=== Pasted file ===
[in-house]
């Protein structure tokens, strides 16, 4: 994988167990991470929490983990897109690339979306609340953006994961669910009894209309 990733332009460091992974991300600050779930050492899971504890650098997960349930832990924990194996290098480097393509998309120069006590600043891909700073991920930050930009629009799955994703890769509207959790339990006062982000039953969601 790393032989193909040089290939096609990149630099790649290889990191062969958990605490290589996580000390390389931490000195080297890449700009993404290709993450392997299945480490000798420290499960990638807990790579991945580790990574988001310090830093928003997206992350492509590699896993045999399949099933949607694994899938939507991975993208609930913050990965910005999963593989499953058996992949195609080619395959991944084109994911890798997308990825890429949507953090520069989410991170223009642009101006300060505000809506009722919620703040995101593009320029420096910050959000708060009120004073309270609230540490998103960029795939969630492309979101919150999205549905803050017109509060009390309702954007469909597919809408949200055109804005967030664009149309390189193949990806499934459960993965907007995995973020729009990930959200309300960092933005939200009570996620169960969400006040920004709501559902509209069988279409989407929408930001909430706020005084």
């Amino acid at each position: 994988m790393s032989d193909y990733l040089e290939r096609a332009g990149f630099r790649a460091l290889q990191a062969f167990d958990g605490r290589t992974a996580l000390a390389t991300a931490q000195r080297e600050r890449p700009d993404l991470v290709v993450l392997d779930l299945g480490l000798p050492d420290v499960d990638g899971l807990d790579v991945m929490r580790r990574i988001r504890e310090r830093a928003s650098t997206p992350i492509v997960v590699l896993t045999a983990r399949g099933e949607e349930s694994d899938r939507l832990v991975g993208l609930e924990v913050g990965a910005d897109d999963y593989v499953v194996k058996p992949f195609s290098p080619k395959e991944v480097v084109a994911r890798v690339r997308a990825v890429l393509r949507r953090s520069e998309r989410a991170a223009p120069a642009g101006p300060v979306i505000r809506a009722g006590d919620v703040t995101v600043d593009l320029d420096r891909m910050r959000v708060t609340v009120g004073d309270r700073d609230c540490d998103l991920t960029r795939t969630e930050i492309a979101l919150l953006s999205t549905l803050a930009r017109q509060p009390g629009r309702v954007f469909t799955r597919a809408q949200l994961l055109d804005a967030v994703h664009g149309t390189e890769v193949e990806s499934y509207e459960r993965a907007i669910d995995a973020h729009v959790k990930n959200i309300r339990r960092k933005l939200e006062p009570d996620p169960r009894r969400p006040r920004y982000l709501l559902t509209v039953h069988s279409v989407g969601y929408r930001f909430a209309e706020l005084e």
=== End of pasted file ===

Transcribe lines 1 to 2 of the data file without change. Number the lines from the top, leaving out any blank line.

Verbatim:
[in-house]
């Protein structure tokens, strides 16, 4: 994988167990991470929490983990897109690339979306609340953006994961669910009894209309 990733332009460091992974991300600050779930050492899971504890650098997960349930832990924990194996290098480097393509998309120069006590600043891909700073991920930050930009629009799955994703890769509207959790339990006062982000039953969601 790393032989193909040089290939096609990149630099790649290889990191062969958990605490290589996580000390390389931490000195080297890449700009993404290709993450392997299945480490000798420290499960990638807990790579991945580790990574988001310090830093928003997206992350492509590699896993045999399949099933949607694994899938939507991975993208609930913050990965910005999963593989499953058996992949195609080619395959991944084109994911890798997308990825890429949507953090520069989410991170223009642009101006300060505000809506009722919620703040995101593009320029420096910050959000708060009120004073309270609230540490998103960029795939969630492309979101919150999205549905803050017109509060009390309702954007469909597919809408949200055109804005967030664009149309390189193949990806499934459960993965907007995995973020729009990930959200309300960092933005939200009570996620169960969400006040920004709501559902509209069988279409989407929408930001909430706020005084």